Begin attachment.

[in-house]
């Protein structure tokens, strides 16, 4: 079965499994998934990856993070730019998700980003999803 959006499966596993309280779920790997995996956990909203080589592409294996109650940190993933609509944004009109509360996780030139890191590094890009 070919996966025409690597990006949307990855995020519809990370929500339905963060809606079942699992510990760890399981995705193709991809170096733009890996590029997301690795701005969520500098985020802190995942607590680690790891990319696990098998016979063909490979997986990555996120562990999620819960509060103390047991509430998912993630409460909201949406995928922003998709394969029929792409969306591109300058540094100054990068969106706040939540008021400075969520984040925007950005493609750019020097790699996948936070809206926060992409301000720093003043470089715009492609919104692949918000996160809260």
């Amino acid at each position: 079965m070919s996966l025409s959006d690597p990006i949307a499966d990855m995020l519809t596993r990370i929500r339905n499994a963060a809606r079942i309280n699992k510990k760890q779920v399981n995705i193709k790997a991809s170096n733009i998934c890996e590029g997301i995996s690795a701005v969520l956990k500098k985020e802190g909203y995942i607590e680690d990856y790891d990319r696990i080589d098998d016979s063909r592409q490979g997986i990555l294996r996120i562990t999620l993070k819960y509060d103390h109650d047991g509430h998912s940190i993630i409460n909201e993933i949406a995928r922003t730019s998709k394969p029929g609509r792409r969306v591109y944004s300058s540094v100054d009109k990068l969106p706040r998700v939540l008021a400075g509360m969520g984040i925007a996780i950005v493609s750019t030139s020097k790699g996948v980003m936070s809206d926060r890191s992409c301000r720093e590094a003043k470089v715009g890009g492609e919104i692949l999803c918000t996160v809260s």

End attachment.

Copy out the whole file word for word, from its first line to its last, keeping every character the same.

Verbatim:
[in-house]
């Protein structure tokens, strides 16, 4: 079965499994998934990856993070730019998700980003999803 959006499966596993309280779920790997995996956990909203080589592409294996109650940190993933609509944004009109509360996780030139890191590094890009 070919996966025409690597990006949307990855995020519809990370929500339905963060809606079942699992510990760890399981995705193709991809170096733009890996590029997301690795701005969520500098985020802190995942607590680690790891990319696990098998016979063909490979997986990555996120562990999620819960509060103390047991509430998912993630409460909201949406995928922003998709394969029929792409969306591109300058540094100054990068969106706040939540008021400075969520984040925007950005493609750019020097790699996948936070809206926060992409301000720093003043470089715009492609919104692949918000996160809260």
């Amino acid at each position: 079965m070919s996966l025409s959006d690597p990006i949307a499966d990855m995020l519809t596993r990370i929500r339905n499994a963060a809606r079942i309280n699992k510990k760890q779920v399981n995705i193709k790997a991809s170096n733009i998934c890996e590029g997301i995996s690795a701005v969520l956990k500098k985020e802190g909203y995942i607590e680690d990856y790891d990319r696990i080589d098998d016979s063909r592409q490979g997986i990555l294996r996120i562990t999620l993070k819960y509060d103390h109650d047991g509430h998912s940190i993630i409460n909201e993933i949406a995928r922003t730019s998709k394969p029929g609509r792409r969306v591109y944004s300058s540094v100054d009109k990068l969106p706040r998700v939540l008021a400075g509360m969520g984040i925007a996780i950005v493609s750019t030139s020097k790699g996948v980003m936070s809206d926060r890191s992409c301000r720093e590094a003043k470089v715009g890009g492609e919104i692949l999803c918000t996160v809260s």